KABUL, Afghanistan — Insurgents killed 19 security personnel in separate assaults in Afghanistan, officials said Thursday, a day after twin bombings in Kabul killed 21 people, including two local TV reporters.
Another 89 people were wounded in Wednesday's bombings, in a Shiite neighborhood of the capital. The attack bore the hallmarks of the Islamic State group, which has carried out a wave of bombings against minority Shiites in recent years. The Taliban denied responsibility.
Later Wednesday, suspected Taliban insurgents overran a security outpost in the northern Badghis province and then ambushed reinforcements, killing a total of 10 soldiers, according to Jamshid Shahabi, a spokesman for the governor.
In what is being described as an insider attack, a local police official in the northern Takhar province turned his weapon on his colleagues early Thursday, killing all eight. Abdul Khali Aseir, the provincial police spokesman, says the gunman escaped.
Two journalists from Afghanistan's TOLO TV were among those killed in the Kabul bombings. Samim Faramarz and Ramiz Ahmadi were "fearless" reporters who represented what is best in the country, the station said in a posting on Twitter.
"They challenged and pushed boundaries to deliver news to millions daily. . .We are devastated," it said.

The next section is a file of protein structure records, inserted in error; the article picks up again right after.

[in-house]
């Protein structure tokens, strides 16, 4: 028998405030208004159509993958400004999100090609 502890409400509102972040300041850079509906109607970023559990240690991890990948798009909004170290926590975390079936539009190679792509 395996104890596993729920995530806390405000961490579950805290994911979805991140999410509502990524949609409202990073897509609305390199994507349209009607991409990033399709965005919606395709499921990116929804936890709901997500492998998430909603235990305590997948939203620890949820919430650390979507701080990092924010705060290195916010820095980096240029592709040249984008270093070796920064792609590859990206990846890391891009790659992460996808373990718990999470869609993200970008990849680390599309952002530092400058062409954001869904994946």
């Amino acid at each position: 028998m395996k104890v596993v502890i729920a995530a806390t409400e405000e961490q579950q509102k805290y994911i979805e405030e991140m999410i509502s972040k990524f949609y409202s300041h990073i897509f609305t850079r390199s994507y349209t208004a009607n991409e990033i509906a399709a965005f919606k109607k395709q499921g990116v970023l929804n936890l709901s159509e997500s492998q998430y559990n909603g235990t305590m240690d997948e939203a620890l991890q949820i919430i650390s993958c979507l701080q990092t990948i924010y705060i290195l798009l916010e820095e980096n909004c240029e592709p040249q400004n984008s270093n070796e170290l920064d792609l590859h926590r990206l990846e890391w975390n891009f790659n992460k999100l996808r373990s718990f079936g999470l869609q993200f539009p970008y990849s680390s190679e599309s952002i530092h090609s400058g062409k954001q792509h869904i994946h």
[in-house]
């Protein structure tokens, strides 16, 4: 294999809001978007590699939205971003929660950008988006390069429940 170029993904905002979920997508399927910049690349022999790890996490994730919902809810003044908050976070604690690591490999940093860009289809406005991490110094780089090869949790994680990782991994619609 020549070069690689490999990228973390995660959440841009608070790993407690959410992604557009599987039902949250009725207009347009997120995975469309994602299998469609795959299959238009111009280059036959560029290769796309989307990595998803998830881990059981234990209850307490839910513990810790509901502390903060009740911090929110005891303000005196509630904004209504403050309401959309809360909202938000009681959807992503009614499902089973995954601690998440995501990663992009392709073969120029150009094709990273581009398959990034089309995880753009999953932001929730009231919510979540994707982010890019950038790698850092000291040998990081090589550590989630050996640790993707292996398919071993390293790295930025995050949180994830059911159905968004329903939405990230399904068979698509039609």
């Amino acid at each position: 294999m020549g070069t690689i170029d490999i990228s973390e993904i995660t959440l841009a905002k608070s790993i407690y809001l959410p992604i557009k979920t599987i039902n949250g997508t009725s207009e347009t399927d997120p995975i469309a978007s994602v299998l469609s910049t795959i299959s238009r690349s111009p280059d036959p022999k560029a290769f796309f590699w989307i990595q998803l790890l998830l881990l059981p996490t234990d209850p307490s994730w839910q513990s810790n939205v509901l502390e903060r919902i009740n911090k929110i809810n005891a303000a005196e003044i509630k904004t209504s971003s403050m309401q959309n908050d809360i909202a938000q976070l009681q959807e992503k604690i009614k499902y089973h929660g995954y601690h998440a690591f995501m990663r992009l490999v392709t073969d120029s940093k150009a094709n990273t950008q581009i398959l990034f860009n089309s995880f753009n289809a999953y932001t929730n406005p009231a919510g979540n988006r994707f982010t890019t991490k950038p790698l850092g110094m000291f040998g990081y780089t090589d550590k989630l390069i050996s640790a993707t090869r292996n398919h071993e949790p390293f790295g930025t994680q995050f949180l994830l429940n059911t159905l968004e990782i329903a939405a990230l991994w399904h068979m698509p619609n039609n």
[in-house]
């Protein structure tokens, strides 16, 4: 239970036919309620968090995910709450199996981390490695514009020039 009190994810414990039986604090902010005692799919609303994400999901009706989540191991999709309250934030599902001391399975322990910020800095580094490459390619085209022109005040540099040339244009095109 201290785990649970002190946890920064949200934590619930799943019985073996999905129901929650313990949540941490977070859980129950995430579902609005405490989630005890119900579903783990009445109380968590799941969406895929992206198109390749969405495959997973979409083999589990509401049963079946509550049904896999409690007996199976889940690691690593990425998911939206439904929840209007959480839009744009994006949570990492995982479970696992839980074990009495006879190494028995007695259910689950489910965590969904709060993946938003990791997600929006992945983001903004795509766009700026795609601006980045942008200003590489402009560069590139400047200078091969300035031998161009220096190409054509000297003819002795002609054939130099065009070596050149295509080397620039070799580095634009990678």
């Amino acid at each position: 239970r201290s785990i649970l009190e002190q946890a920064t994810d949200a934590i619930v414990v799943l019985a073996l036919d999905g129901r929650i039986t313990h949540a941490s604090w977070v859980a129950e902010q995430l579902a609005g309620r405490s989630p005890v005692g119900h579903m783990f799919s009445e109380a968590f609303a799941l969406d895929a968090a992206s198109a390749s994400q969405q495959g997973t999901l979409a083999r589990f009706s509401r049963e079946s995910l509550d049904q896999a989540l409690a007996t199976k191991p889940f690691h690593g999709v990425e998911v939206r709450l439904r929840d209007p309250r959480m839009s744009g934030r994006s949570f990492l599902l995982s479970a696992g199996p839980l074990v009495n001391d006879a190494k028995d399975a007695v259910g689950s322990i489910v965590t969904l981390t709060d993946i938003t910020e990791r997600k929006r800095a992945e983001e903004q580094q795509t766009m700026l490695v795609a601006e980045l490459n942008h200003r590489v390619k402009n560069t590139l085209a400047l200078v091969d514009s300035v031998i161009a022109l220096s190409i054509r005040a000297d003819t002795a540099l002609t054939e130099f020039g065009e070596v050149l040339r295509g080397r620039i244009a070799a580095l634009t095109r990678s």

The U.N. envoy to Afghanistan, Tadamichi Yamamoto, condemned the "callous attack" in Kabul and expressed "deep concern over the heavy price paid by Afghan media, with the killing of journalists in Afghanistan being among the highest in the world."
In April, nine journalists who rushed to the scene of an explosion in Kabul were killed by a second suicide bomber. A 10th journalist was killed the same day, shot in eastern Khost province.
Both the Taliban and IS carry out near-daily attacks in Afghanistan targeting security forces and government officials, but IS also regularly targets Shiites, who it views as apostates.
In the same neighborhood where the twin bombings took place, an Islamic State suicide bomber killed 35 high school graduates last month as they sat for their university entrance exams. The dead were all teenagers.
Mohammad Jawad Ghawari, a member of Afghanistan's council of Shiite clerics, said there have been 15 attacks against Shiites in Kabul and nine more elsewhere in the country in just the last two years. They have been targeted in mosques, cultural centers and educational institutions.
He called on international human rights organizations and the Afghan government to do more to protect Shiites in Afghanistan.
The council has warned all Shiites living in Kabul to be vigilant.